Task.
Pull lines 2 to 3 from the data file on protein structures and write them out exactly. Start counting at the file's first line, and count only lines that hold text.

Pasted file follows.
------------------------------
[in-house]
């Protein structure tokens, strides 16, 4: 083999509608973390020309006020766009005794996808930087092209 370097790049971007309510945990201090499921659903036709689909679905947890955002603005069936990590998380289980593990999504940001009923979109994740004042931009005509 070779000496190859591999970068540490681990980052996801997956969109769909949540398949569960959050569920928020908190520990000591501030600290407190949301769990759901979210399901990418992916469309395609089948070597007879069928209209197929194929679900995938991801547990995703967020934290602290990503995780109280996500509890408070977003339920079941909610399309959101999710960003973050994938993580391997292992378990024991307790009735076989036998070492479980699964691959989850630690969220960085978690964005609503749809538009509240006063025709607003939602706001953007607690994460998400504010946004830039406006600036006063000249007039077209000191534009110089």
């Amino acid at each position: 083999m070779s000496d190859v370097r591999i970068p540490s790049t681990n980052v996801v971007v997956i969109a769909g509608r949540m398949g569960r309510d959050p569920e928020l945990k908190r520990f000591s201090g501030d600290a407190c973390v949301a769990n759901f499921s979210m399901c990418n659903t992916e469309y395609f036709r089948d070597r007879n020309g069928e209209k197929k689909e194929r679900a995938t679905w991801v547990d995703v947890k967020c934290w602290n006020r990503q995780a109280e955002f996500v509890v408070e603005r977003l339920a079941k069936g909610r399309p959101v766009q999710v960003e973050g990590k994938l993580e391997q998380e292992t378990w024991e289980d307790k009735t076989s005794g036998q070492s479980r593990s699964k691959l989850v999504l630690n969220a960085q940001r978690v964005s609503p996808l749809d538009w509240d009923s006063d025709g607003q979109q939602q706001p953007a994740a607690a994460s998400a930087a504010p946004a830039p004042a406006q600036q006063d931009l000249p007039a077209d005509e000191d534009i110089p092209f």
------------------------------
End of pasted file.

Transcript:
């Protein structure tokens, strides 16, 4: 083999509608973390020309006020766009005794996808930087092209 370097790049971007309510945990201090499921659903036709689909679905947890955002603005069936990590998380289980593990999504940001009923979109994740004042931009005509 070779000496190859591999970068540490681990980052996801997956969109769909949540398949569960959050569920928020908190520990000591501030600290407190949301769990759901979210399901990418992916469309395609089948070597007879069928209209197929194929679900995938991801547990995703967020934290602290990503995780109280996500509890408070977003339920079941909610399309959101999710960003973050994938993580391997292992378990024991307790009735076989036998070492479980699964691959989850630690969220960085978690964005609503749809538009509240006063025709607003939602706001953007607690994460998400504010946004830039406006600036006063000249007039077209000191534009110089």
């Amino acid at each position: 083999m070779s000496d190859v370097r591999i970068p540490s790049t681990n980052v996801v971007v997956i969109a769909g509608r949540m398949g569960r309510d959050p569920e928020l945990k908190r520990f000591s201090g501030d600290a407190c973390v949301a769990n759901f499921s979210m399901c990418n659903t992916e469309y395609f036709r089948d070597r007879n020309g069928e209209k197929k689909e194929r679900a995938t679905w991801v547990d995703v947890k967020c934290w602290n006020r990503q995780a109280e955002f996500v509890v408070e603005r977003l339920a079941k069936g909610r399309p959101v766009q999710v960003e973050g990590k994938l993580e391997q998380e292992t378990w024991e289980d307790k009735t076989s005794g036998q070492s479980r593990s699964k691959l989850v999504l630690n969220a960085q940001r978690v964005s609503p996808l749809d538009w509240d009923s006063d025709g607003q979109q939602q706001p953007a994740a607690a994460s998400a930087a504010p946004a830039p004042a406006q600036q006063d931009l000249p007039a077209d005509e000191d534009i110089p092209f």